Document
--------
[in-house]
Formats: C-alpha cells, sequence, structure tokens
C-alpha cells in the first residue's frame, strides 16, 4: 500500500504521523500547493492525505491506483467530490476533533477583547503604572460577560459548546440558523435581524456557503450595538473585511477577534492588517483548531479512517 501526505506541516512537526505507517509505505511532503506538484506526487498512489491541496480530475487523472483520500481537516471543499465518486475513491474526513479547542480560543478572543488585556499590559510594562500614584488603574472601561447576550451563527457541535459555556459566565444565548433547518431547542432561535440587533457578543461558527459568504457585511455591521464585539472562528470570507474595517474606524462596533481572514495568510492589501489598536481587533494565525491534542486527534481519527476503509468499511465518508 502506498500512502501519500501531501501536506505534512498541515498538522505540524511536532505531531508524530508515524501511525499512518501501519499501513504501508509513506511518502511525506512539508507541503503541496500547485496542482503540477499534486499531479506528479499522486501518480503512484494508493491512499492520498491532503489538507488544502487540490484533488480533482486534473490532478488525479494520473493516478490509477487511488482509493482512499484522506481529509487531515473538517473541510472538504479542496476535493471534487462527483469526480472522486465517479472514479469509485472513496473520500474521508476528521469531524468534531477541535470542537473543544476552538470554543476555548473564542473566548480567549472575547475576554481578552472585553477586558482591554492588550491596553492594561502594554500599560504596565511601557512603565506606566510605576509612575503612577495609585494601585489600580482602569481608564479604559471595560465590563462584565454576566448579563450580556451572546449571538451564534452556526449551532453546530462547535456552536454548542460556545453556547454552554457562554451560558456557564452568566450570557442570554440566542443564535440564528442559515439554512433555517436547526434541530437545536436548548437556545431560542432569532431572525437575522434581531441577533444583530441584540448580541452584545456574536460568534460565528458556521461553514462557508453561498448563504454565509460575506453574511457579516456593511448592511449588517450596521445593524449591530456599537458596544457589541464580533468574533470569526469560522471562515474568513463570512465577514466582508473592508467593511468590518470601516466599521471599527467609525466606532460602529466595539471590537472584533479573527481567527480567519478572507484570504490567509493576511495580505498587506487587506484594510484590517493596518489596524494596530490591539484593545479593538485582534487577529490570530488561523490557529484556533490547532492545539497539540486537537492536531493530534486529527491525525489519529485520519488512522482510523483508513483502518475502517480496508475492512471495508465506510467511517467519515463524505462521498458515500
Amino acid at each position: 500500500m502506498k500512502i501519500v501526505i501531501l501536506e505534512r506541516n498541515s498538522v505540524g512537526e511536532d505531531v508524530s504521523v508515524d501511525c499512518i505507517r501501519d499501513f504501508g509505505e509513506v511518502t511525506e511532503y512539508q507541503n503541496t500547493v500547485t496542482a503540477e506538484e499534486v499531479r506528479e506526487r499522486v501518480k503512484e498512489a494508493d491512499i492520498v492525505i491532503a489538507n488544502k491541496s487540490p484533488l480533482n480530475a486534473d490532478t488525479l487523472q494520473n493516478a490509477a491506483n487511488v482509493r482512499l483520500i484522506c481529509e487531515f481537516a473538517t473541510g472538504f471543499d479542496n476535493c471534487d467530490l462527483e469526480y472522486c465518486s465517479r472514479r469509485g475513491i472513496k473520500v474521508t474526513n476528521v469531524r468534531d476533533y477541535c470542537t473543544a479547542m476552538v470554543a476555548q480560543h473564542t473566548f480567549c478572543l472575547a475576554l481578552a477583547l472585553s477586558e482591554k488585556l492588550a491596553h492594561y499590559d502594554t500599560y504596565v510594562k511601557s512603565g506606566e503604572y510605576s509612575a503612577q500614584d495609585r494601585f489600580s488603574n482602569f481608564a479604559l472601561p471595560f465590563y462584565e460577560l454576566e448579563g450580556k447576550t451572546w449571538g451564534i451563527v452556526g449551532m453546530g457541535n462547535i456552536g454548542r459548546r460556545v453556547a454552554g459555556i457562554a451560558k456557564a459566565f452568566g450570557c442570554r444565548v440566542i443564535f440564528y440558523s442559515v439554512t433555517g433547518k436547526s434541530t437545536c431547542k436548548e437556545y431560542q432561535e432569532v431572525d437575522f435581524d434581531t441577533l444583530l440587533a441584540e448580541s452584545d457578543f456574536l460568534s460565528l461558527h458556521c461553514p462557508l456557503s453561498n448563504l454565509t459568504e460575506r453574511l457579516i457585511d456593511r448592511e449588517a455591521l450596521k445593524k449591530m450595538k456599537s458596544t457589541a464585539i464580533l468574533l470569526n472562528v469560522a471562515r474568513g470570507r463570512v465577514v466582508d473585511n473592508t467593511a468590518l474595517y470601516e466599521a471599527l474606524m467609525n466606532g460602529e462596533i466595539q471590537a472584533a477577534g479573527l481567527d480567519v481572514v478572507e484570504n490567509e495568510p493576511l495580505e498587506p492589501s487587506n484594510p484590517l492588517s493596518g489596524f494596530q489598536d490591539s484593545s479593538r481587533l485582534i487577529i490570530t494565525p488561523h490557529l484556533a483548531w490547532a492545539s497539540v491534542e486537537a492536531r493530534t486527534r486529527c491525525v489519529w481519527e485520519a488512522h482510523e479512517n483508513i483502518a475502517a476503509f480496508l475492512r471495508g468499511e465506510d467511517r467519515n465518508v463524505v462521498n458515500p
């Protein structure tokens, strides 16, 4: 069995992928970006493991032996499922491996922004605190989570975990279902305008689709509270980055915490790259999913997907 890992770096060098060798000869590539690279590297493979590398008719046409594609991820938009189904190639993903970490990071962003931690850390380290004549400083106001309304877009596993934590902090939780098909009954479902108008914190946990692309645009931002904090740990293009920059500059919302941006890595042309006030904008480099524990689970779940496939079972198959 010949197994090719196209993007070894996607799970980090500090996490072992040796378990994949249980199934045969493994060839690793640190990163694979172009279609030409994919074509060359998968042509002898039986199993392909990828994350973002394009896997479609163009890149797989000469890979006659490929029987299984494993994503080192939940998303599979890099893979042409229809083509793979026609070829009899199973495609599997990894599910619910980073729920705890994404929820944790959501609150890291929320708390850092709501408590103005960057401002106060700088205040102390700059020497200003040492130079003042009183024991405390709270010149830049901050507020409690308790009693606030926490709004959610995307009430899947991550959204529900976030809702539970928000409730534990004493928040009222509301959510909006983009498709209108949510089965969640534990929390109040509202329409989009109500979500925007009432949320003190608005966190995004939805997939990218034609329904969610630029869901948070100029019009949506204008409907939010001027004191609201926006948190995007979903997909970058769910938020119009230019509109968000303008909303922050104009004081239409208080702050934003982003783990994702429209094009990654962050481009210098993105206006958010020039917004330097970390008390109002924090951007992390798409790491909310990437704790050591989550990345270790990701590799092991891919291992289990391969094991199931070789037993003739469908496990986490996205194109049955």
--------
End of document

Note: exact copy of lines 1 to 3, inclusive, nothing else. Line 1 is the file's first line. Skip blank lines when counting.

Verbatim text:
[in-house]
Formats: C-alpha cells, sequence, structure tokens
C-alpha cells in the first residue's frame, strides 16, 4: 500500500504521523500547493492525505491506483467530490476533533477583547503604572460577560459548546440558523435581524456557503450595538473585511477577534492588517483548531479512517 501526505506541516512537526505507517509505505511532503506538484506526487498512489491541496480530475487523472483520500481537516471543499465518486475513491474526513479547542480560543478572543488585556499590559510594562500614584488603574472601561447576550451563527457541535459555556459566565444565548433547518431547542432561535440587533457578543461558527459568504457585511455591521464585539472562528470570507474595517474606524462596533481572514495568510492589501489598536481587533494565525491534542486527534481519527476503509468499511465518508 502506498500512502501519500501531501501536506505534512498541515498538522505540524511536532505531531508524530508515524501511525499512518501501519499501513504501508509513506511518502511525506512539508507541503503541496500547485496542482503540477499534486499531479506528479499522486501518480503512484494508493491512499492520498491532503489538507488544502487540490484533488480533482486534473490532478488525479494520473493516478490509477487511488482509493482512499484522506481529509487531515473538517473541510472538504479542496476535493471534487462527483469526480472522486465517479472514479469509485472513496473520500474521508476528521469531524468534531477541535470542537473543544476552538470554543476555548473564542473566548480567549472575547475576554481578552472585553477586558482591554492588550491596553492594561502594554500599560504596565511601557512603565506606566510605576509612575503612577495609585494601585489600580482602569481608564479604559471595560465590563462584565454576566448579563450580556451572546449571538451564534452556526449551532453546530462547535456552536454548542460556545453556547454552554457562554451560558456557564452568566450570557442570554440566542443564535440564528442559515439554512433555517436547526434541530437545536436548548437556545431560542432569532431572525437575522434581531441577533444583530441584540448580541452584545456574536460568534460565528458556521461553514462557508453561498448563504454565509460575506453574511457579516456593511448592511449588517450596521445593524449591530456599537458596544457589541464580533468574533470569526469560522471562515474568513463570512465577514466582508473592508467593511468590518470601516466599521471599527467609525466606532460602529466595539471590537472584533479573527481567527480567519478572507484570504490567509493576511495580505498587506487587506484594510484590517493596518489596524494596530490591539484593545479593538485582534487577529490570530488561523490557529484556533490547532492545539497539540486537537492536531493530534486529527491525525489519529485520519488512522482510523483508513483502518475502517480496508475492512471495508465506510467511517467519515463524505462521498458515500